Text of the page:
The British Academy of Sound Therapy (BAST) has been studying the beneficial effects of listening to music for therapeutic purposes for years.
The new research by BAST, the Music as Medicine project, has tried to identify exactly what kind of music stimulates positive neural responses and how long one must listen before these responses begin to activate.
“Most people hear or actively listen to music every day and as humans we tend to change our playlists based on our mood,” explained the neuroscientists at BAST.
“Music psychologists have proven time and time again, that music can have an effect on our health. So with that in mind, wouldn’t it be great if we could prescribe music to help with certain mood states?”
That’s exactly what they’ve succeeded in doing with Music as Medicine, and some of the results are truly stunning.
13 minutes was found to be the optimum listening time in the case of music to relax. This kind of music was characterized with a slow tempo, simple melodies and no lyrics, like Weightless, by Marconi Union.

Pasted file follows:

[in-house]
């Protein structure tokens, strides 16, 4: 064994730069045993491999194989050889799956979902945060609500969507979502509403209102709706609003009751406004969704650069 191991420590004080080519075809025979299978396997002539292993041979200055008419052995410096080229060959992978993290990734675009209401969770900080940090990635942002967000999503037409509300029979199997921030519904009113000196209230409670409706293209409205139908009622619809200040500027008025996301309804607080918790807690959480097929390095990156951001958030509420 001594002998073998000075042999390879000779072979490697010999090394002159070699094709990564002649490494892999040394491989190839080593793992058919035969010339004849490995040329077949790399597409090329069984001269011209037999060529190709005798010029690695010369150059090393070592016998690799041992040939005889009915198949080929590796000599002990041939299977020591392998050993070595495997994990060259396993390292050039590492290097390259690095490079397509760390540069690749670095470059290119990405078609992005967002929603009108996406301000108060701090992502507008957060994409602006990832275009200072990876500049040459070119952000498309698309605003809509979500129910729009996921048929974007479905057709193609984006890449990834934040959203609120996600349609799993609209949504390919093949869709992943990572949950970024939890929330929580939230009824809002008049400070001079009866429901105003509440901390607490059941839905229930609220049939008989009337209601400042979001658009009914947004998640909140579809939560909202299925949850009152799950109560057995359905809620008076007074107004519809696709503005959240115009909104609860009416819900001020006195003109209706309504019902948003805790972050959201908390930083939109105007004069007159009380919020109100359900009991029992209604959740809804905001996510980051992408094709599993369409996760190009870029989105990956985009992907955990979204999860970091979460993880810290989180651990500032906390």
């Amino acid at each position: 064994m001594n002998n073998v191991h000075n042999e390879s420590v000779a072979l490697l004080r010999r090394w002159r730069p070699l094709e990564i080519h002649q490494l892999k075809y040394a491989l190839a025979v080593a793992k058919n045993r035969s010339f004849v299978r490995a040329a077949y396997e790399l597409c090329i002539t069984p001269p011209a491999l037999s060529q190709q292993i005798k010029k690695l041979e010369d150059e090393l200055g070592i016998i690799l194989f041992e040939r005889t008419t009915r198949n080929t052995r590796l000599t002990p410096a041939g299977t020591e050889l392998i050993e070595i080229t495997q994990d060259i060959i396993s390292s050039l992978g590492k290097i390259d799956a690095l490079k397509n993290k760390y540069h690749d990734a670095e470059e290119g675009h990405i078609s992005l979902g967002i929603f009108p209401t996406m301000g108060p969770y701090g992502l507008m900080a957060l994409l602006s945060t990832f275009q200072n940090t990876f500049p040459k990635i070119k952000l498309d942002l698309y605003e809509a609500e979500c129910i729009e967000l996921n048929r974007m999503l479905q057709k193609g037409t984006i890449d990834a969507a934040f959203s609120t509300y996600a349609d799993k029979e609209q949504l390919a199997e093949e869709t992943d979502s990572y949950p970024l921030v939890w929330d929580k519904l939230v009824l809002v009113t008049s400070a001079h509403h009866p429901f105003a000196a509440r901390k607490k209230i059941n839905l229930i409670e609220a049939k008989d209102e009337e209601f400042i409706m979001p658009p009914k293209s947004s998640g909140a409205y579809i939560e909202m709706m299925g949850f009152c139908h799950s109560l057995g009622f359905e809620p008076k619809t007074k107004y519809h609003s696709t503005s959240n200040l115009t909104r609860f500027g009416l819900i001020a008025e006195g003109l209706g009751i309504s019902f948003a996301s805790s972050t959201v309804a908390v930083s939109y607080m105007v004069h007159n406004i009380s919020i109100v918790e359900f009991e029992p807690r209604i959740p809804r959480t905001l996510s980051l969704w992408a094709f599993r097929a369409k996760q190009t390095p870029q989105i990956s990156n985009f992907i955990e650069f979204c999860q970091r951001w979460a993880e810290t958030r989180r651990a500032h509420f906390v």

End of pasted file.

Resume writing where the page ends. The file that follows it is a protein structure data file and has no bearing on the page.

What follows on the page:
That song from this Manchester-based music trio was found to reduce symptoms of anxiety by up to 65%.
“Our test subjects reported positive benefits including decreased muscle tension, negative thoughts disappearing, feeling peaceful and contented and being able to sleep better,” exclaimed the study.
For those, like the GNN founder, who prefer dancing to get their cardio benefits, even less music is scientifically found to bring greater power into your legs and happiness into your mind.
After listening to driving rhythm and fast tempo music with happy lyrical content for just 9 minutes, 89% of participants had improved energy levels, 65% laughed more and/or felt happier, 82% felt able to take on anything or felt more in control of their lives.
While this research may seem like a cool bonus to doing what most of us love to do—listen to music—it’s actually leading to potential therapeutic interventions like this study that used the same tune as Music for Medicine “Weightless” to calm pre-operational anxiety attacks.